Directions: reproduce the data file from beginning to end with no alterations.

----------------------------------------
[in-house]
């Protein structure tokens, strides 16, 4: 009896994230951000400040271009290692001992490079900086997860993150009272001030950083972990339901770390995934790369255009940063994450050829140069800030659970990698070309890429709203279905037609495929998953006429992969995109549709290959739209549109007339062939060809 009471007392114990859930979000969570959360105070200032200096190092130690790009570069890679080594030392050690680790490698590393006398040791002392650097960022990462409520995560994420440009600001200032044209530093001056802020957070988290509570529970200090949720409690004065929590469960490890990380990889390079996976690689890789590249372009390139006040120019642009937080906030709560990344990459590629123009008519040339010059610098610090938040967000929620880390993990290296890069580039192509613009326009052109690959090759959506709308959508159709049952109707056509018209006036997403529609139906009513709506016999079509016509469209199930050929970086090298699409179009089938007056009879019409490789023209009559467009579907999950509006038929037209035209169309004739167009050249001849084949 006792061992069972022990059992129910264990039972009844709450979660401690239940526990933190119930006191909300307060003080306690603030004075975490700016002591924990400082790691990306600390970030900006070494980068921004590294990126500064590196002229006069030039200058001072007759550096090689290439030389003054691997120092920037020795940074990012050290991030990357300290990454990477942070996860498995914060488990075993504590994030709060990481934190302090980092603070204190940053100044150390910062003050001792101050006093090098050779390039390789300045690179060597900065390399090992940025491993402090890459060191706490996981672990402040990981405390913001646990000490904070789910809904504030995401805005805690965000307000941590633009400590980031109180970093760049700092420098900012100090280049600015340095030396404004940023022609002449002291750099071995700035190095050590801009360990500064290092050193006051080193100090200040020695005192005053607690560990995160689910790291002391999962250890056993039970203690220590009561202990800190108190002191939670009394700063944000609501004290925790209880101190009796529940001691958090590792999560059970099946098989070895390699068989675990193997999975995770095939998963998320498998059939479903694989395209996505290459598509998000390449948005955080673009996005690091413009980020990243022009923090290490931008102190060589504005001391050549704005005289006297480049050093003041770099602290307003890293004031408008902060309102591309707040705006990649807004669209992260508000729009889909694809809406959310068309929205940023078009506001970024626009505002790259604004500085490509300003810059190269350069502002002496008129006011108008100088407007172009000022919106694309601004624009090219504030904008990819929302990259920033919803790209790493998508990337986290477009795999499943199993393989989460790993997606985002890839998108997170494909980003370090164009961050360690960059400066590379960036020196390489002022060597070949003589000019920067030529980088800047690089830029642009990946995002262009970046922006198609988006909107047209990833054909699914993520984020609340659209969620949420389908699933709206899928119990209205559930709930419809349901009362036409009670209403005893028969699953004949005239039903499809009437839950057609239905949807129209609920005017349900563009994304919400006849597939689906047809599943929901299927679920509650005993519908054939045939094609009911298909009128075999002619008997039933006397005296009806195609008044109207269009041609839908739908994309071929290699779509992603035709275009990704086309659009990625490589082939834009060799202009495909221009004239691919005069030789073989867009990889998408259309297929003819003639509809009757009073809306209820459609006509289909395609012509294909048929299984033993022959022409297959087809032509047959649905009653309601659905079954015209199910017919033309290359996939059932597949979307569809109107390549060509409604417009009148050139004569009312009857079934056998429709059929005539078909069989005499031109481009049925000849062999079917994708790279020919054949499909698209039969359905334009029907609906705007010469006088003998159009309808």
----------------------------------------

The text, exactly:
[in-house]
């Protein structure tokens, strides 16, 4: 009896994230951000400040271009290692001992490079900086997860993150009272001030950083972990339901770390995934790369255009940063994450050829140069800030659970990698070309890429709203279905037609495929998953006429992969995109549709290959739209549109007339062939060809 009471007392114990859930979000969570959360105070200032200096190092130690790009570069890679080594030392050690680790490698590393006398040791002392650097960022990462409520995560994420440009600001200032044209530093001056802020957070988290509570529970200090949720409690004065929590469960490890990380990889390079996976690689890789590249372009390139006040120019642009937080906030709560990344990459590629123009008519040339010059610098610090938040967000929620880390993990290296890069580039192509613009326009052109690959090759959506709308959508159709049952109707056509018209006036997403529609139906009513709506016999079509016509469209199930050929970086090298699409179009089938007056009879019409490789023209009559467009579907999950509006038929037209035209169309004739167009050249001849084949 006792061992069972022990059992129910264990039972009844709450979660401690239940526990933190119930006191909300307060003080306690603030004075975490700016002591924990400082790691990306600390970030900006070494980068921004590294990126500064590196002229006069030039200058001072007759550096090689290439030389003054691997120092920037020795940074990012050290991030990357300290990454990477942070996860498995914060488990075993504590994030709060990481934190302090980092603070204190940053100044150390910062003050001792101050006093090098050779390039390789300045690179060597900065390399090992940025491993402090890459060191706490996981672990402040990981405390913001646990000490904070789910809904504030995401805005805690965000307000941590633009400590980031109180970093760049700092420098900012100090280049600015340095030396404004940023022609002449002291750099071995700035190095050590801009360990500064290092050193006051080193100090200040020695005192005053607690560990995160689910790291002391999962250890056993039970203690220590009561202990800190108190002191939670009394700063944000609501004290925790209880101190009796529940001691958090590792999560059970099946098989070895390699068989675990193997999975995770095939998963998320498998059939479903694989395209996505290459598509998000390449948005955080673009996005690091413009980020990243022009923090290490931008102190060589504005001391050549704005005289006297480049050093003041770099602290307003890293004031408008902060309102591309707040705006990649807004669209992260508000729009889909694809809406959310068309929205940023078009506001970024626009505002790259604004500085490509300003810059190269350069502002002496008129006011108008100088407007172009000022919106694309601004624009090219504030904008990819929302990259920033919803790209790493998508990337986290477009795999499943199993393989989460790993997606985002890839998108997170494909980003370090164009961050360690960059400066590379960036020196390489002022060597070949003589000019920067030529980088800047690089830029642009990946995002262009970046922006198609988006909107047209990833054909699914993520984020609340659209969620949420389908699933709206899928119990209205559930709930419809349901009362036409009670209403005893028969699953004949005239039903499809009437839950057609239905949807129209609920005017349900563009994304919400006849597939689906047809599943929901299927679920509650005993519908054939045939094609009911298909009128075999002619008997039933006397005296009806195609008044109207269009041609839908739908994309071929290699779509992603035709275009990704086309659009990625490589082939834009060799202009495909221009004239691919005069030789073989867009990889998408259309297929003819003639509809009757009073809306209820459609006509289909395609012509294909048929299984033993022959022409297959087809032509047959649905009653309601659905079954015209199910017919033309290359996939059932597949979307569809109107390549060509409604417009009148050139004569009312009857079934056998429709059929005539078909069989005499031109481009049925000849062999079917994708790279020919054949499909698209039969359905334009029907609906705007010469006088003998159009309808």